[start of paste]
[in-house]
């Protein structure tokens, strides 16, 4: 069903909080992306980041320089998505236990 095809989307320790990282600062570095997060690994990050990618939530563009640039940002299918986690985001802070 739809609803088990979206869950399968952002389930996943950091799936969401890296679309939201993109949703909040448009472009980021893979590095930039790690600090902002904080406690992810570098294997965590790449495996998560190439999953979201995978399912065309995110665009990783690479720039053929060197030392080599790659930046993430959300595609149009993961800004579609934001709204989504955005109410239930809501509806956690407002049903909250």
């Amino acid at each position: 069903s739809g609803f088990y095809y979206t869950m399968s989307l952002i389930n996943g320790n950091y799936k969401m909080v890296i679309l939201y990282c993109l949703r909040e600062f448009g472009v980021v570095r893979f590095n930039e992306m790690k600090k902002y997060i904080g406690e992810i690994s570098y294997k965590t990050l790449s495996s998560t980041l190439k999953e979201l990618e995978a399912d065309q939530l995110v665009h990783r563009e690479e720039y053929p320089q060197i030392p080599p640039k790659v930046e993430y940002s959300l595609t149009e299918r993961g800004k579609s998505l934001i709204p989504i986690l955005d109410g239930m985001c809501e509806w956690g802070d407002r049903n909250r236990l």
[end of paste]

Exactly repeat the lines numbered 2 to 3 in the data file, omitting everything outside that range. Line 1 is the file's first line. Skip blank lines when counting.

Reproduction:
């Protein structure tokens, strides 16, 4: 069903909080992306980041320089998505236990 095809989307320790990282600062570095997060690994990050990618939530563009640039940002299918986690985001802070 739809609803088990979206869950399968952002389930996943950091799936969401890296679309939201993109949703909040448009472009980021893979590095930039790690600090902002904080406690992810570098294997965590790449495996998560190439999953979201995978399912065309995110665009990783690479720039053929060197030392080599790659930046993430959300595609149009993961800004579609934001709204989504955005109410239930809501509806956690407002049903909250």
């Amino acid at each position: 069903s739809g609803f088990y095809y979206t869950m399968s989307l952002i389930n996943g320790n950091y799936k969401m909080v890296i679309l939201y990282c993109l949703r909040e600062f448009g472009v980021v570095r893979f590095n930039e992306m790690k600090k902002y997060i904080g406690e992810i690994s570098y294997k965590t990050l790449s495996s998560t980041l190439k999953e979201l990618e995978a399912d065309q939530l995110v665009h990783r563009e690479e720039y053929p320089q060197i030392p080599p640039k790659v930046e993430y940002s959300l595609t149009e299918r993961g800004k579609s998505l934001i709204p989504i986690l955005d109410g239930m985001c809501e509806w956690g802070d407002r049903n909250r236990l």